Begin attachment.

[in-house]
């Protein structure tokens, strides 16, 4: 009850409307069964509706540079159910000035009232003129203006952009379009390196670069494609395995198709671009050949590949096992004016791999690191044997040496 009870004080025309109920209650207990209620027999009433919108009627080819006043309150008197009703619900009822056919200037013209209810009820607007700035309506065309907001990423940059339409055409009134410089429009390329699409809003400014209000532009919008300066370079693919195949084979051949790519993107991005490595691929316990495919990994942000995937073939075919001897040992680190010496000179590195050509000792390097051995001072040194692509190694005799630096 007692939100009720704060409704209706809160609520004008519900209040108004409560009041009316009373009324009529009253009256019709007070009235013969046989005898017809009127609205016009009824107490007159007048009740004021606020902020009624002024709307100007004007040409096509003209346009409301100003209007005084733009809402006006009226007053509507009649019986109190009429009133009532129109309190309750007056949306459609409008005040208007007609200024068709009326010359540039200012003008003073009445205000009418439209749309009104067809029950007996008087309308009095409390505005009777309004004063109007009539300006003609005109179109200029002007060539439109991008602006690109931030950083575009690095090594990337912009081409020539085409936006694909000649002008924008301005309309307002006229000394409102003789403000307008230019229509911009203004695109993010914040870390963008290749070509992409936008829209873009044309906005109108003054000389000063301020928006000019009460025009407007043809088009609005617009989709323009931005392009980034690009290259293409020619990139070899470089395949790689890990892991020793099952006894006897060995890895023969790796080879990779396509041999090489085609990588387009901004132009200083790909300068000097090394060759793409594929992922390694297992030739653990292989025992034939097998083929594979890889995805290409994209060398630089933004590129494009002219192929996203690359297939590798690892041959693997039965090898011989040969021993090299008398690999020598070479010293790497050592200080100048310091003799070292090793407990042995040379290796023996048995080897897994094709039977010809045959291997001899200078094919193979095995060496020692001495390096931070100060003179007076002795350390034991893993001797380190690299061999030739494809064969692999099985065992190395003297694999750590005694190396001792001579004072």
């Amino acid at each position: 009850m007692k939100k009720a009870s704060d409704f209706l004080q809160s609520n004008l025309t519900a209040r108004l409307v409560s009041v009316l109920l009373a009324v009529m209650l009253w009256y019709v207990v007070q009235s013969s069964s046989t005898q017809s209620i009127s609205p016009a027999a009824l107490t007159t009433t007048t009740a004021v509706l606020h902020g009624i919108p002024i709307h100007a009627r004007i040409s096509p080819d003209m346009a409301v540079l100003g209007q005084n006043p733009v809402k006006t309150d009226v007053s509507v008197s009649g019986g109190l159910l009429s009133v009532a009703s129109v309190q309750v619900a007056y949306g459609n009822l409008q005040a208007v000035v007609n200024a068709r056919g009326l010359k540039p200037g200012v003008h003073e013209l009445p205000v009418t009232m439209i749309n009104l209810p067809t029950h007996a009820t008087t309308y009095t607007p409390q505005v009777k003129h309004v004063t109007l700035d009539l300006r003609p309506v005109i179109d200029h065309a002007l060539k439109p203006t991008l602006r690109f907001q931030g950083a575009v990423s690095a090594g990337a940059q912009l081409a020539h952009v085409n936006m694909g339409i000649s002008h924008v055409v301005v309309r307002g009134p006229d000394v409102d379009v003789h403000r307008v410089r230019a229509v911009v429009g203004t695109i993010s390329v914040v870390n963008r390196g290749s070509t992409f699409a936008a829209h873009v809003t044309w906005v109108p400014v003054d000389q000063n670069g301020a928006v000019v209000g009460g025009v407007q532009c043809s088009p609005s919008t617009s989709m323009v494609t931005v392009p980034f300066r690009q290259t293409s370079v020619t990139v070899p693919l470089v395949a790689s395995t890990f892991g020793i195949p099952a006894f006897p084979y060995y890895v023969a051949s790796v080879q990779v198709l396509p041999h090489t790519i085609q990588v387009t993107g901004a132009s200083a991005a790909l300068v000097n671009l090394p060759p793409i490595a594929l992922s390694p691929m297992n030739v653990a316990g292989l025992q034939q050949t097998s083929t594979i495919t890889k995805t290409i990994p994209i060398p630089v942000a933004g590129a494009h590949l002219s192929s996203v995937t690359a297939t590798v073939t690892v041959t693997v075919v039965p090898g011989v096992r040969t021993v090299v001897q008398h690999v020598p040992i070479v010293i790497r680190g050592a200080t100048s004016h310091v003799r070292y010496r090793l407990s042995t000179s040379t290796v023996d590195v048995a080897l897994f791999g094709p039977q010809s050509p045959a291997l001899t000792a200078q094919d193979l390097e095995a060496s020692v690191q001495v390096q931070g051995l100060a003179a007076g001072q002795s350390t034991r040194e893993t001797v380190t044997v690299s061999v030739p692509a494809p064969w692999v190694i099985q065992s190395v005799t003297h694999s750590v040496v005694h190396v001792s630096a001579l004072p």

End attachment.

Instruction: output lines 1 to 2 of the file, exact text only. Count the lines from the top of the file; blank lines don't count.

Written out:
[in-house]
């Protein structure tokens, strides 16, 4: 009850409307069964509706540079159910000035009232003129203006952009379009390196670069494609395995198709671009050949590949096992004016791999690191044997040496 009870004080025309109920209650207990209620027999009433919108009627080819006043309150008197009703619900009822056919200037013209209810009820607007700035309506065309907001990423940059339409055409009134410089429009390329699409809003400014209000532009919008300066370079693919195949084979051949790519993107991005490595691929316990495919990994942000995937073939075919001897040992680190010496000179590195050509000792390097051995001072040194692509190694005799630096 007692939100009720704060409704209706809160609520004008519900209040108004409560009041009316009373009324009529009253009256019709007070009235013969046989005898017809009127609205016009009824107490007159007048009740004021606020902020009624002024709307100007004007040409096509003209346009409301100003209007005084733009809402006006009226007053509507009649019986109190009429009133009532129109309190309750007056949306459609409008005040208007007609200024068709009326010359540039200012003008003073009445205000009418439209749309009104067809029950007996008087309308009095409390505005009777309004004063109007009539300006003609005109179109200029002007060539439109991008602006690109931030950083575009690095090594990337912009081409020539085409936006694909000649002008924008301005309309307002006229000394409102003789403000307008230019229509911009203004695109993010914040870390963008290749070509992409936008829209873009044309906005109108003054000389000063301020928006000019009460025009407007043809088009609005617009989709323009931005392009980034690009290259293409020619990139070899470089395949790689890990892991020793099952006894006897060995890895023969790796080879990779396509041999090489085609990588387009901004132009200083790909300068000097090394060759793409594929992922390694297992030739653990292989025992034939097998083929594979890889995805290409994209060398630089933004590129494009002219192929996203690359297939590798690892041959693997039965090898011989040969021993090299008398690999020598070479010293790497050592200080100048310091003799070292090793407990042995040379290796023996048995080897897994094709039977010809045959291997001899200078094919193979095995060496020692001495390096931070100060003179007076002795350390034991893993001797380190690299061999030739494809064969692999099985065992190395003297694999750590005694190396001792001579004072």